Would the local feelings be the same if they weren't so close to Raleigh and the Duke situation? Did that turn everyone in NC against LE? Just wondering. I can see where the CPD probably spent too much time with Brad being a dipstick. Frankly, I think it should have been about a 3 week trial. One week spent by pros on Brad's means and motive. 3-4 days on the technical evidence. A week or so on the defense.... My negative feelings are directed entirely at the CPD, prosecution, and judge in this case, and I've expressed them through the appropriate channels.
I think they had a really good piece of evidence in the google search. The items brought forth here, especially by macd, indicate that the DT was trying to use smoke and mirrors to provide reasonable doubt rather than explaining specifically what occurred with proof it was planted, etc.The jury imo did the best they could with what they had.
I think the letter is pretty close to the jury's thoughts on the process: the google search pretty much nailed him. The tech guy on the jury probably sealed the deal by dismissing the defense's main argument with the timestamps, etc. To me, if it were offered that he did use Vista and he was using a beta version of Internet with the buggy private browsing, then the items offered here pretty much explain that. A retrial will most likely include testimony about the supposed router use on Jul 11.... but I get the sense that most people are simply baffled and would appreciate an explanation.
I think his goose will remain cooked either way.
Oh, and I agree with you that it should have been a 3 week trial. The jury seems to agree with that as well.
The state is the entity that put together the trial (not the CPD). The DA (and the DA's office) decides what to present during trial, decides which witnesses to call, etc. L.E. has no say in any of that. They have, by the time of trial, turned over everything they've collected to the DA's office, including notes, interviews, etc.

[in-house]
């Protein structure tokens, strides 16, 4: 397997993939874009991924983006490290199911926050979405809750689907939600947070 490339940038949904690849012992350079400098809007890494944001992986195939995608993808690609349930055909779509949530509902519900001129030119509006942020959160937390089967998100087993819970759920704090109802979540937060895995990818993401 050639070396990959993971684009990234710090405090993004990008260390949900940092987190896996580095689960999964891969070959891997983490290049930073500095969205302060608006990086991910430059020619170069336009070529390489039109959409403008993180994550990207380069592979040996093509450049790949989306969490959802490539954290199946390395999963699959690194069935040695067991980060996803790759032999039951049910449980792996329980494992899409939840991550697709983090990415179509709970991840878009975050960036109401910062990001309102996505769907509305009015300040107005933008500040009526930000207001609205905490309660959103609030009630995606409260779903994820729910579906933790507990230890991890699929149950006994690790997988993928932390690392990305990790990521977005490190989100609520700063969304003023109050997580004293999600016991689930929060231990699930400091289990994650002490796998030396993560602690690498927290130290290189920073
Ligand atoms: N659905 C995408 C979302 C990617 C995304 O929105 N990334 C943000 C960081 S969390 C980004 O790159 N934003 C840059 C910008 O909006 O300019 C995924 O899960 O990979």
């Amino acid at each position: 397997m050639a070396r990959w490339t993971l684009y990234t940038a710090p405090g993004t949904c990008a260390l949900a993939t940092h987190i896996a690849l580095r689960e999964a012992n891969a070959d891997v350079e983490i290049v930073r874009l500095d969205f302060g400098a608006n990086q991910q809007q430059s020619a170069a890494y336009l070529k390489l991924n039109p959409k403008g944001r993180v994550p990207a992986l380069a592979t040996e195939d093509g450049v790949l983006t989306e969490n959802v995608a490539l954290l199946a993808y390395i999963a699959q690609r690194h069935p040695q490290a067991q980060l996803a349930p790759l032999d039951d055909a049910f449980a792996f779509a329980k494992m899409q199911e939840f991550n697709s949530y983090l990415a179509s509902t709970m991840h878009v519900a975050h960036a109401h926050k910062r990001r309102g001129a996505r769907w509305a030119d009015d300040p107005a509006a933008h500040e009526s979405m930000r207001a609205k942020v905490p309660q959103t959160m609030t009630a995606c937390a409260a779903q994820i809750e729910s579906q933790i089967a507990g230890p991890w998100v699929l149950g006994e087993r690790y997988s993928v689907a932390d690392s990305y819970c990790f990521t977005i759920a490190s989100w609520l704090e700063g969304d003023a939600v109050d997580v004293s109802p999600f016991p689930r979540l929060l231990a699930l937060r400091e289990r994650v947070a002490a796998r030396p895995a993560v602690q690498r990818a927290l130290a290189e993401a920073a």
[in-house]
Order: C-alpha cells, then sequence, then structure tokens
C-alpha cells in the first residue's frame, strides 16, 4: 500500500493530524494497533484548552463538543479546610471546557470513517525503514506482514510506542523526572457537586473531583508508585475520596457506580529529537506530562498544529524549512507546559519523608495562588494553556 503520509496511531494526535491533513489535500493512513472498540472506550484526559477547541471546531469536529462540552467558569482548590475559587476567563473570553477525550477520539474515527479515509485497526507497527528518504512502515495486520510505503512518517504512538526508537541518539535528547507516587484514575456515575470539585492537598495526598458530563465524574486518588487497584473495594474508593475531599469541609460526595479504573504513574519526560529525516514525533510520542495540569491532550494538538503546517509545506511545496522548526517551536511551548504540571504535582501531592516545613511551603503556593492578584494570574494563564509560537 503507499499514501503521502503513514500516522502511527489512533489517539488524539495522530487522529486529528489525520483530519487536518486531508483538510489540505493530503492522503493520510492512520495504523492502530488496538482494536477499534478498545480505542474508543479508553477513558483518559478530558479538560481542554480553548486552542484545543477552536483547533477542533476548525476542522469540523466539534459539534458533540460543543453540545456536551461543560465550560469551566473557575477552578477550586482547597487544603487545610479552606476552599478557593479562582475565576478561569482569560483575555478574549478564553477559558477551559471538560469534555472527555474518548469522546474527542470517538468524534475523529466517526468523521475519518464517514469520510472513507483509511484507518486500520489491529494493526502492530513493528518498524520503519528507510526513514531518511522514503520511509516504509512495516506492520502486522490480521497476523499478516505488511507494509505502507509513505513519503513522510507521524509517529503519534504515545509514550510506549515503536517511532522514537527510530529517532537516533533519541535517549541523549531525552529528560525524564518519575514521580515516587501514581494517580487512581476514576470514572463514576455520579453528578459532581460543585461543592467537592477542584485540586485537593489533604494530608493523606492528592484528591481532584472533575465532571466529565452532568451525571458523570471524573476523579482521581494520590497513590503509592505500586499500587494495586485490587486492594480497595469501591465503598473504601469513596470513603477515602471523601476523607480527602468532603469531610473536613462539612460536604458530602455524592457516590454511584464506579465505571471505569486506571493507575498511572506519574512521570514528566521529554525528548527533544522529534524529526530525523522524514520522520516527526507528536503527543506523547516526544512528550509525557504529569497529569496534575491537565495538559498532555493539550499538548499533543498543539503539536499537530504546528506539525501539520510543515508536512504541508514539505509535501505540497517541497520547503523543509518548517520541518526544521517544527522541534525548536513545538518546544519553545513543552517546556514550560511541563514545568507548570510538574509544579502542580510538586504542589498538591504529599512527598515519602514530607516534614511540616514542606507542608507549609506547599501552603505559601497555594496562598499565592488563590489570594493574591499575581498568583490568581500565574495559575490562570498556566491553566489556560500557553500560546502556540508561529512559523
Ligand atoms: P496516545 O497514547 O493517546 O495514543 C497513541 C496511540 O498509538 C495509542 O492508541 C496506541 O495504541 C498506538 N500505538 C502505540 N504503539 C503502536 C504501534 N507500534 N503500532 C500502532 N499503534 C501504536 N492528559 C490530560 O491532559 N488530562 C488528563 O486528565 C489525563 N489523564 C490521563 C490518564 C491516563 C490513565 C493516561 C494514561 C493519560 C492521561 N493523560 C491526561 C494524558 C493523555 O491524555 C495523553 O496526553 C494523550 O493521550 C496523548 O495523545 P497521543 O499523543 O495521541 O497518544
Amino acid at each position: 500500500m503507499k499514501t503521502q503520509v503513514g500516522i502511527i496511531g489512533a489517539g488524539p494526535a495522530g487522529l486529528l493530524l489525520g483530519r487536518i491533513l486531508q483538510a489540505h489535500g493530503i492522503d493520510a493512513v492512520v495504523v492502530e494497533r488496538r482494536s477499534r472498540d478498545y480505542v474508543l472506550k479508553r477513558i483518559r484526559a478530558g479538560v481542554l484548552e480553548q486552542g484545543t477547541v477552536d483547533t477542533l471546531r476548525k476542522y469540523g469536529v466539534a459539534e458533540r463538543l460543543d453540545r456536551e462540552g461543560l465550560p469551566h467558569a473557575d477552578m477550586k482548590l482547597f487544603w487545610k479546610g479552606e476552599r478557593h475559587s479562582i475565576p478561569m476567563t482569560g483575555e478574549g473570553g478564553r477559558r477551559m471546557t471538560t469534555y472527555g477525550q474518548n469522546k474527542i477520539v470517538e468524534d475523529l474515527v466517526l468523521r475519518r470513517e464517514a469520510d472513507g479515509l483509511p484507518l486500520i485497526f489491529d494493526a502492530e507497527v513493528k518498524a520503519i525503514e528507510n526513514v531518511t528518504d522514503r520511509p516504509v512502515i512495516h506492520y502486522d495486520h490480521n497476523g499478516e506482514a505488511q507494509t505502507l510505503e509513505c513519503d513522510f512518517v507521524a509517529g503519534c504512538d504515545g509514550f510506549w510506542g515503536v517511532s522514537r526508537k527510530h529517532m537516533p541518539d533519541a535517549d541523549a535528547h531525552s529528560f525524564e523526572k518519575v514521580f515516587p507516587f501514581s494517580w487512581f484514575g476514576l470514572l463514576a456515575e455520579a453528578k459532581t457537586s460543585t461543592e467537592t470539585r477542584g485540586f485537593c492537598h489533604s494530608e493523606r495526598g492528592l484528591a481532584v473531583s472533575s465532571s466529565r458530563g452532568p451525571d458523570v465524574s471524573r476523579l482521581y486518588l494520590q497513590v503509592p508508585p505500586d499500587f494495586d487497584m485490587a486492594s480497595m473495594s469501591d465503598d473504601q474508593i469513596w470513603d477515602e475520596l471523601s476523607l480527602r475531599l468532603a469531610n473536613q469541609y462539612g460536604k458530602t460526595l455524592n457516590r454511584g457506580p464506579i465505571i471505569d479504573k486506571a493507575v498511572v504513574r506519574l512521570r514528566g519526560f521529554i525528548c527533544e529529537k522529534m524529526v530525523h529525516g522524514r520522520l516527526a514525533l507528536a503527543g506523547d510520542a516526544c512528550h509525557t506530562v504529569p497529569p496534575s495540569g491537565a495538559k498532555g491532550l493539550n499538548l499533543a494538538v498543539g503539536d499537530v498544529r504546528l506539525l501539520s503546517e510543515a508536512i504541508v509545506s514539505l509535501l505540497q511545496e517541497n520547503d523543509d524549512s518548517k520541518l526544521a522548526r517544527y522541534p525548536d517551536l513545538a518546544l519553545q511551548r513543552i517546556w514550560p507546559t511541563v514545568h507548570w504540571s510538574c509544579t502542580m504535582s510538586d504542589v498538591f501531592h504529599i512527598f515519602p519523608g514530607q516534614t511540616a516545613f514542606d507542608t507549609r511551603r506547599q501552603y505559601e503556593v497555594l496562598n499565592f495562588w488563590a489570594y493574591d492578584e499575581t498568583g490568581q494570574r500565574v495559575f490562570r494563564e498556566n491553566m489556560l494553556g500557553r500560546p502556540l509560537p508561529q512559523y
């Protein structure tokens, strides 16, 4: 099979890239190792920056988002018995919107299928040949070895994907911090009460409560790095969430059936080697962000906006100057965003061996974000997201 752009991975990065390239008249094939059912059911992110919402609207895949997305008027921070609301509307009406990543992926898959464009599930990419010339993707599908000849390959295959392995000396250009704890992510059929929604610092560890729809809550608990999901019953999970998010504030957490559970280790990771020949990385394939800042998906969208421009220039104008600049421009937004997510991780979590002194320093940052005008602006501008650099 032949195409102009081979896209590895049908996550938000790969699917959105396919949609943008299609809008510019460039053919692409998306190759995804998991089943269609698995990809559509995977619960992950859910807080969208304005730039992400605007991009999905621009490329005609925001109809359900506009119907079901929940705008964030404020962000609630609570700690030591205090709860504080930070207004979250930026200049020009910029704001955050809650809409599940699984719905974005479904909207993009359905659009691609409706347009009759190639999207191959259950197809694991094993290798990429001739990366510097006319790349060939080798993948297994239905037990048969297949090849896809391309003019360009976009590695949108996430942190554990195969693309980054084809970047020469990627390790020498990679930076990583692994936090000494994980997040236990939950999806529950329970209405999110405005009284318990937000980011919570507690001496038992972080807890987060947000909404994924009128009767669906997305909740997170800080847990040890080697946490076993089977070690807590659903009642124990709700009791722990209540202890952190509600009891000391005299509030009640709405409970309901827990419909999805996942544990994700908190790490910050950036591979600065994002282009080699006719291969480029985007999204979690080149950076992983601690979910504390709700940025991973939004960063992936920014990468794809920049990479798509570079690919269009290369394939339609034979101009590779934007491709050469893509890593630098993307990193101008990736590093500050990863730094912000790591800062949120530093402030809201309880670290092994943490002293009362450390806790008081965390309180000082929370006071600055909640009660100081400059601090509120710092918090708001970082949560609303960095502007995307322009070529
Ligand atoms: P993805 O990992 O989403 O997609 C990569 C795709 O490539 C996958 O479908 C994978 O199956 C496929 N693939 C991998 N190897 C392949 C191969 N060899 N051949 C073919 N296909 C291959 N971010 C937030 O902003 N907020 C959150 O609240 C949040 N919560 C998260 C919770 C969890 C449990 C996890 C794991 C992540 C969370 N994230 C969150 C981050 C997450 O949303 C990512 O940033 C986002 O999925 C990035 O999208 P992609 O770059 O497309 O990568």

The DAs office should have trimmed that behemoth down to no more than 4 weeks, and cut the number of friends testifying down to 4 or 5, maximum.
I know why they hauled in every single piece of evidence they collected and tested--to prove they did collect and test as many items as they could, even though there were no DNA results and the crime scene (the house) had been cleaned, as had the car trunk. To not bring those items in would have the defense screaming "they didn't TEST!" So they had to prove they did, even though there was nothing to be found, forensically. Damned if you do and damned if you don't.
Unfortunately the rules of evidence don't allow you to just show a list of all the items you collected and then say, "but none of them had blood or DNA or anything identifiable, so we're not going to bring each one into court." You have to go through each and every one if you want it to be part of the court record. Tedious as heck though.
I appreciate macd's efforts with regards to the timestamps. I simply don't understand why the "FBI" or prosecution team didn't offer some type of reasonable explanation for them. If these issues with vista and IE are so well known, why wouldn't the people that should know this best offer an explanation. Instead, all we got was "I don't have an explanation as to what happened with those file, but I don't think there was tampering". That was enough for the jury, but not enough for a lot of people following this trial.
I too wonder why the prosecution team did not offer reasonable explanation for the timestamps. Personally, I believe the prosecution "experts" truly were not experienced enough to render a detailed explanation so they said they did not think it was tampering. After all, the expert witness is allowed to render an opinion based on their knowledge and experience. It never says how much knowledge and experience are required. IMO, I believe also that the prosecution was afraid of something on the computer that might cause the timestamp to be questioned strongly. I have never seen a prosecution fight so hard to keep testimony out of a case.